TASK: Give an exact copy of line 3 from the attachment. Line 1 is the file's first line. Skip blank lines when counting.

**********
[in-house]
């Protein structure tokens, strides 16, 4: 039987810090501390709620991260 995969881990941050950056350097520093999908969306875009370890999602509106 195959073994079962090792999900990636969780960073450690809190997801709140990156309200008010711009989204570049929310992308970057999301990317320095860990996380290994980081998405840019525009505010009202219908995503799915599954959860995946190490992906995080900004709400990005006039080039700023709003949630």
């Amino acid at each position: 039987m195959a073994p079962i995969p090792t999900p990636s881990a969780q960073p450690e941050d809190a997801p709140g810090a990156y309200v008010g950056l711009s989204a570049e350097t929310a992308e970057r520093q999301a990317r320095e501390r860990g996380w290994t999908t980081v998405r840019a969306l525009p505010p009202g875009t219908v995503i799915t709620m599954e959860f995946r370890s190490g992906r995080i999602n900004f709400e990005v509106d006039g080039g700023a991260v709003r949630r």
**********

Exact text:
């Amino acid at each position: 039987m195959a073994p079962i995969p090792t999900p990636s881990a969780q960073p450690e941050d809190a997801p709140g810090a990156y309200v008010g950056l711009s989204a570049e350097t929310a992308e970057r520093q999301a990317r320095e501390r860990g996380w290994t999908t980081v998405r840019a969306l525009p505010p009202g875009t219908v995503i799915t709620m599954e959860f995946r370890s190490g992906r995080i999602n900004f709400e990005v509106d006039g080039g700023a991260v709003r949630r």